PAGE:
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7th millennium BC

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Millennia: 8th millennium BC · 7th millennium BC · 6th millennium BC
Centuries: 70th century BC · 69th century BC · 68th century BC · 67th century BC · 66th century BC · 65th century BC · 64th century BC · 63rd century BC · 62nd century BC · 61st century BC

During the 7th Millennium BC, agriculture spreads from Anatolia to the Balkans.

World population is essentially stable at around 5 million people, living mostly scattered across the globe in small hunting-gathering tribes. In the agricultural communities of the Middle East, the cow is domesticated and use of pottery grows common, spreading to Europe and South Asia, and the first metal (gold and copper) ornaments are made.

Cultures

Musee de la bible et Terre Sainte 001

This stone mask from the pre-ceramic neolithic period dates to 7000 BCE and is probably the oldest mask in the world (Musée de la bible et Terre Sainte )

CatalHoyukSouthArea

Excavations at the South Area of Çatal Höyük

  • c. 7000 BC—First neolithic settlements with ceramics, in St. Croix, Caribbean Sea.
  • c. 7000 BC—Beginning of the Peiligang culture in China.
  • c. 7000 BC—Agriculture and neolithic settlement at Mehrgarh, in current-day Baluchistan, Pakistan.
  • c. 7000 BC—Agriculture among the Papuan peoples of New Guinea[1]
  • c. 7000 BC–600 BC—Elam.
  • c. 7000 BCElam becomes farming region.
  • c. 7000 BC–6000 BC—Figure from Ain Ghazal, Jordan, was made. It is now in National Museum, Amman, Jordan.
  • c. 6850–4800 BC—Advanced agriculture and a very early use of pottery by the Sesclo culture in Thessaly, Greece.
  • c. 6500 BC—Paleolithic period ended. Neolithic period started in China.
  • c. 6500 BC—Beginning of the Houli culture in China.
  • c. 6500 BC–5500 BC—Çatalhöyük, Turkey. Inhabitants traded obsidian. c. 5000 inhabitants.
  • c. 6200 BC—Beginning of the Xinglongwa culture in China.
  • c. 6087 BC- Second Tamil Sangam established by a Pandya king
  • c. 6000 BC—Beginning of the Cishan culture in China.
  • c. 6000 BC—First traces of habitation of the Svarthola cave in Norway.

Inventions, discoveries, introductions

  • c. 7000 BC—Mesolithic site Lepenski Vir emerges in today's Serbia.
  • c. 7000 BC—Earliest pottery in Ancient Near East.
  • c. 7000 BCElam became farming region.
  • c. 7000 BCChinese domestication of rice, millet, soy beans, and yams. (1990 Rand McNally Atlas)
  • c. 7000 BC—Red pepper, bottle gourd, avocados, and squash cultivated on Pacific coast of Guatemala. (Bailey 1973)
  • c. 7000 BC—Europeans begin making vessels from clay.
  • c. 6500 BC—Naalebinding, a form of knitting, used in Judean Desert (modern day Israel).
  • c. 6500 BC—Two breeds of non-wolf dogs in Scandinavia. Domestic pigs appear at Jarmo. Domestic cattle in Turkey.
  • c. 6200 BC—Mural painting or map from Çatalhöyük, an early civilized city that prospered by trading obsidian, Anatolia—modern Turkey.
  • 6000 BC—Ban Po settlement in China.
  • Agriculture appears around in the Balkans,
  • Beekeeping is first recorded. Rock paintings on cave walls in Africa and eastern Spain show people gathering honey from trees or rock crevices while bees fly around them—cave drawings in Spain, near Valencia.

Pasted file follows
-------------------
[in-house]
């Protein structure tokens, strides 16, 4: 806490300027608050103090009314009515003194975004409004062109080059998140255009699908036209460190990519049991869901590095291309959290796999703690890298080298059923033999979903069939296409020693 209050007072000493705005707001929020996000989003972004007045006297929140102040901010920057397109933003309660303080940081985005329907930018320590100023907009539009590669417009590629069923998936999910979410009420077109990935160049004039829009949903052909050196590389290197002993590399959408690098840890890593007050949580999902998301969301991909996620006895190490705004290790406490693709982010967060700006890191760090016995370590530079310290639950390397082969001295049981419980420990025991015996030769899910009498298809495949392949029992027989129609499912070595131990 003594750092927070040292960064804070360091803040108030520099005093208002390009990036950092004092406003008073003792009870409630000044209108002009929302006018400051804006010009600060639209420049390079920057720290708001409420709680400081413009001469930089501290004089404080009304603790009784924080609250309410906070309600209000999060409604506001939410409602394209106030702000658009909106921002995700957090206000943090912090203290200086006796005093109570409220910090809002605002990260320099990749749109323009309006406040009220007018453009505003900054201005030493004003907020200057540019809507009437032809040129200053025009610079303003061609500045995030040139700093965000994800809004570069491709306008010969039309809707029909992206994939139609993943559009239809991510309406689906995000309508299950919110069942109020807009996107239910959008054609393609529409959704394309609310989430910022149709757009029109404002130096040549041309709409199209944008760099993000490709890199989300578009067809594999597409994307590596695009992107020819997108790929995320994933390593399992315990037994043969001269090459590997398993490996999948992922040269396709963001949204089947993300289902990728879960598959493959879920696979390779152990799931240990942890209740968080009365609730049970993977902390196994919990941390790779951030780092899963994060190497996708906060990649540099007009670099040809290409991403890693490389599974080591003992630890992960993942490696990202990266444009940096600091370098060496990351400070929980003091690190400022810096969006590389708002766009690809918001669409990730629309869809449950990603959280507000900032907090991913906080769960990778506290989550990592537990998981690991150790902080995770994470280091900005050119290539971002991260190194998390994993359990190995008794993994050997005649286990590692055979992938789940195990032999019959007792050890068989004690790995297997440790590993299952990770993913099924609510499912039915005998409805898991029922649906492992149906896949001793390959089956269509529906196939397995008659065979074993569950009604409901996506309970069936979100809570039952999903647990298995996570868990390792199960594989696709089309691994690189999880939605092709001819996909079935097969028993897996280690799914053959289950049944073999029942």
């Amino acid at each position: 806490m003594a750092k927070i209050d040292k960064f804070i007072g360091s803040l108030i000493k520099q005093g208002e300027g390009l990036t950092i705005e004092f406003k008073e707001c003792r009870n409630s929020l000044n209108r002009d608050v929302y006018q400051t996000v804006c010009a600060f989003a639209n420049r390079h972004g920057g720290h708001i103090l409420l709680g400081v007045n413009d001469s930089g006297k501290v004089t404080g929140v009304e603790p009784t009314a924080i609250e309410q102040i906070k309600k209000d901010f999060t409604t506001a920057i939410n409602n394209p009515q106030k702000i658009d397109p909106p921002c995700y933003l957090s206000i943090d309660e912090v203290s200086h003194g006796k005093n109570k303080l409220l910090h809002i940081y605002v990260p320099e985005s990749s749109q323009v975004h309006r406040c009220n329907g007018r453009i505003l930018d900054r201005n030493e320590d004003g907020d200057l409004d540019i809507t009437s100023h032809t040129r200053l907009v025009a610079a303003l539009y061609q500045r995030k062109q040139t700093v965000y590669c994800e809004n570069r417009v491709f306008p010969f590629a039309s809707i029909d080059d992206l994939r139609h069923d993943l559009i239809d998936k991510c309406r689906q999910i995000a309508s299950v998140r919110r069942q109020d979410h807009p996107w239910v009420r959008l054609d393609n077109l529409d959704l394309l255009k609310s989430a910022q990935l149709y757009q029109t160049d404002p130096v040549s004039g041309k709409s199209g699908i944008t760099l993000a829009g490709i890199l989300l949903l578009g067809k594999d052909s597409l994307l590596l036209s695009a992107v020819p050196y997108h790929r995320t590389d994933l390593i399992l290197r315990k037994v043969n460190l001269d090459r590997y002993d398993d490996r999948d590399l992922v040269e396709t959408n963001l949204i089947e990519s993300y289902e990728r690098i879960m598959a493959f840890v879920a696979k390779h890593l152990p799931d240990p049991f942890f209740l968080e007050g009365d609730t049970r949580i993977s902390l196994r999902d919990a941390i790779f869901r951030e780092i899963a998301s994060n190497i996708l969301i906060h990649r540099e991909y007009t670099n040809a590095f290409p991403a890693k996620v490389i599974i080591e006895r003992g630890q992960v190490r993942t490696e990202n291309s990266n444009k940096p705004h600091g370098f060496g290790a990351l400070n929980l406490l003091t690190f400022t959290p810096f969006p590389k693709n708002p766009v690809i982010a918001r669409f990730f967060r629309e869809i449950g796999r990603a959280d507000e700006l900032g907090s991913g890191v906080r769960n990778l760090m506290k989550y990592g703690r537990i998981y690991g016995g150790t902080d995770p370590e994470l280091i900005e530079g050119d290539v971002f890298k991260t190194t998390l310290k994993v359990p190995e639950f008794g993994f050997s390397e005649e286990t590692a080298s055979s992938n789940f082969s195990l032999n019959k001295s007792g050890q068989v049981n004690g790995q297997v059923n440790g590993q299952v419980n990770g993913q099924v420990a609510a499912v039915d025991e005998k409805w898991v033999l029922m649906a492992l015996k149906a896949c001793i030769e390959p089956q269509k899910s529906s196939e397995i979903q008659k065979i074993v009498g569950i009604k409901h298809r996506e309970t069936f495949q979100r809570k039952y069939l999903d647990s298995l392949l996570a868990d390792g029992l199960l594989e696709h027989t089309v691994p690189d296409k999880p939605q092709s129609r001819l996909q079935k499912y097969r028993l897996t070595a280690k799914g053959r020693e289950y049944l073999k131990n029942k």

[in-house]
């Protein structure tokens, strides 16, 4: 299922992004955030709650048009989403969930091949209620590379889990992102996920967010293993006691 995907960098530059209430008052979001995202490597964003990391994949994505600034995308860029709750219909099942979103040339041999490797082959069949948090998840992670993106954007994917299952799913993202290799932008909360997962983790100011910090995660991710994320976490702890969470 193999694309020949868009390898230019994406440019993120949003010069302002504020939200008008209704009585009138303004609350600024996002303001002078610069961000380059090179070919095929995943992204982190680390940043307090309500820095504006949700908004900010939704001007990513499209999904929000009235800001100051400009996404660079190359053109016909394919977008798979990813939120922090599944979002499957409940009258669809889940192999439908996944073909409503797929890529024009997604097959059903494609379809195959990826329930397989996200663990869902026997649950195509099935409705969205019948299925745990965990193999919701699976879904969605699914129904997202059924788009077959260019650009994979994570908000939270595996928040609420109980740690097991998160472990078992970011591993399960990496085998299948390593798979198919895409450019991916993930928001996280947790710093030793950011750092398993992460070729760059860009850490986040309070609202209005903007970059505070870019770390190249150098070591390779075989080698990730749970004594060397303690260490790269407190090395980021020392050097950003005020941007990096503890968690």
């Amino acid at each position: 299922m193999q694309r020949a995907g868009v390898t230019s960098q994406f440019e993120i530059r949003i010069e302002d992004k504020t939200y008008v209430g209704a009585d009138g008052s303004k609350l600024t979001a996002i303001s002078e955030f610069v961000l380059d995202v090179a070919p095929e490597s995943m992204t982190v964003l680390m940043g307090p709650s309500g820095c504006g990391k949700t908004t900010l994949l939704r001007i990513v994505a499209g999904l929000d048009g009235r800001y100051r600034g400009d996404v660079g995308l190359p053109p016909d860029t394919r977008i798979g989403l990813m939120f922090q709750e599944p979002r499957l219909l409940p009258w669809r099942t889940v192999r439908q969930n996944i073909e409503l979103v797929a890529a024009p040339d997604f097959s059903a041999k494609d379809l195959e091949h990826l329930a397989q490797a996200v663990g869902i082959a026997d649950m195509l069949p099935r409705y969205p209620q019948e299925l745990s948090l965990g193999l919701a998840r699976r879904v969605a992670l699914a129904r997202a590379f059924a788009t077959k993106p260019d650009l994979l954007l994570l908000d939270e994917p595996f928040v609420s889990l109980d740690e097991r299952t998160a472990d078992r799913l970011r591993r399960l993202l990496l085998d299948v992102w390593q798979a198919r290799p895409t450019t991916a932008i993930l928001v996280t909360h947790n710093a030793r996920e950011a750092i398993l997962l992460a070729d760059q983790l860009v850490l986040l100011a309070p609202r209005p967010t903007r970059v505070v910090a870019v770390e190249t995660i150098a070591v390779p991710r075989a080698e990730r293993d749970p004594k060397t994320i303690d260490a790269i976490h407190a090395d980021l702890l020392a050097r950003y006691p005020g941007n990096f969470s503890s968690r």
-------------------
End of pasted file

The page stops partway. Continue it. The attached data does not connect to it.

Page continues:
• Pastoralism and cultivation of cereals (East Sahara).
  • Gold and native copper begin to be used.
  • Middle East: Domestication of the cow.
  • Archaic pottery making, burial mound construction, and garden technology (North America).
  • North America: Indigenous Peopless of the Americas begin using stone to grind food and to hunt American Bison and smaller animals
  • North America: Deciduous plants make their appearance on Long Island .
  • North America: Northern Atlantic Ocean is cooled by 3–6°C due to enormous floods.
  • Mexico—Incipient agriculture begins (North America).
  • Peru, Guitarrero Cave, plant fibers are twisted, knotted, and looped into baskets, mats (South America).
  • Eastern Mediterranean—Forms of pottery become decoration.
  • Animal figures of Estuarine-period rock painting in Australia include saltwater fish and crocodiles.

Environmental changes

  • c. 7000 BC—Wild horse populations drop in Europe proper; horse disappears from the island of Great Britain, but was never found in Ireland. (Horse & Man, Clutton-Brock) Extinction probably caused by climatic shift, leading to excessively rich spring feed and mass lameness from founder, making them easy prey (Bolich & Ingraham)
  • c. 7000 BC—English Channel formed[2]
  • c. 7000 BC—Neolithic Subpluvial begins in northern Africa
  • 6440 BC ± 25 years—Kurile volcano on Russia's Kamchatka Peninsula has VEI 7 eruption. It is one of the largest of the Holocene epoch
  • 6250 BC – Eruptions occur in the Indian Heaven Volcanic field located in central Washington State.
  • c. 6100 BC—The Storegga Slide, causing a megatsunami in the Norwegian Sea
  • c. 6000 BC—Rising sea levels form the Torres Strait, separating Australia from New Guinea
  • c. 6000 BC—Between 12,000 BC and 5,000 BC it appears that massive inland flooding was taking place in several regions of the world, making for subsequent sea level rises which could be relatively abrupt for many worldwide.

References

  1. Encyclopedia Britannica, "Melanesian cultures"
  2. Roberts, J: "History of the World." Penguin, 1994.
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This page uses content from the English Wikipedia. The original article was at 7th millennium BC. The list of authors can be seen in the page history.

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